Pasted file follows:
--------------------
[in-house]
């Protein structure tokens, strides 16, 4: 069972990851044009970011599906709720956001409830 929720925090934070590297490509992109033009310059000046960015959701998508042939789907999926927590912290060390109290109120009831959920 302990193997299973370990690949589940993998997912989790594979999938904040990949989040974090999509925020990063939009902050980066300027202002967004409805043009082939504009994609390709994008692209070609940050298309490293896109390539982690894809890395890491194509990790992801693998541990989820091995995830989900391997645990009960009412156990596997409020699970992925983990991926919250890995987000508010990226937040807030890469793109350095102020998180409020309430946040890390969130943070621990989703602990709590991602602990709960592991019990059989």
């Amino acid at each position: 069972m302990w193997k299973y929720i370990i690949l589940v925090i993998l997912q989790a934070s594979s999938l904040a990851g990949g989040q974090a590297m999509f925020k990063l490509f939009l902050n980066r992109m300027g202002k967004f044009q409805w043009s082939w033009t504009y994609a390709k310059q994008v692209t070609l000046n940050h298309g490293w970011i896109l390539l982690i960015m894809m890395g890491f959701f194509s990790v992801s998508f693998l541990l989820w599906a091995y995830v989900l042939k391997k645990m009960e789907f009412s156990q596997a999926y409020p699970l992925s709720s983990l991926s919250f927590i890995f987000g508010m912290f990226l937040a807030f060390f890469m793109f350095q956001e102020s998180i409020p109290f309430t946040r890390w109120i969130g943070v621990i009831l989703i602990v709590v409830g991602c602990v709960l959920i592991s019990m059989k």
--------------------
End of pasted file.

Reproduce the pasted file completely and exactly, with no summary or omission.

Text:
[in-house]
């Protein structure tokens, strides 16, 4: 069972990851044009970011599906709720956001409830 929720925090934070590297490509992109033009310059000046960015959701998508042939789907999926927590912290060390109290109120009831959920 302990193997299973370990690949589940993998997912989790594979999938904040990949989040974090999509925020990063939009902050980066300027202002967004409805043009082939504009994609390709994008692209070609940050298309490293896109390539982690894809890395890491194509990790992801693998541990989820091995995830989900391997645990009960009412156990596997409020699970992925983990991926919250890995987000508010990226937040807030890469793109350095102020998180409020309430946040890390969130943070621990989703602990709590991602602990709960592991019990059989």
């Amino acid at each position: 069972m302990w193997k299973y929720i370990i690949l589940v925090i993998l997912q989790a934070s594979s999938l904040a990851g990949g989040q974090a590297m999509f925020k990063l490509f939009l902050n980066r992109m300027g202002k967004f044009q409805w043009s082939w033009t504009y994609a390709k310059q994008v692209t070609l000046n940050h298309g490293w970011i896109l390539l982690i960015m894809m890395g890491f959701f194509s990790v992801s998508f693998l541990l989820w599906a091995y995830v989900l042939k391997k645990m009960e789907f009412s156990q596997a999926y409020p699970l992925s709720s983990l991926s919250f927590i890995f987000g508010m912290f990226l937040a807030f060390f890469m793109f350095q956001e102020s998180i409020p109290f309430t946040r890390w109120i969130g943070v621990i009831l989703i602990v709590v409830g991602c602990v709960l959920i592991s019990m059989k």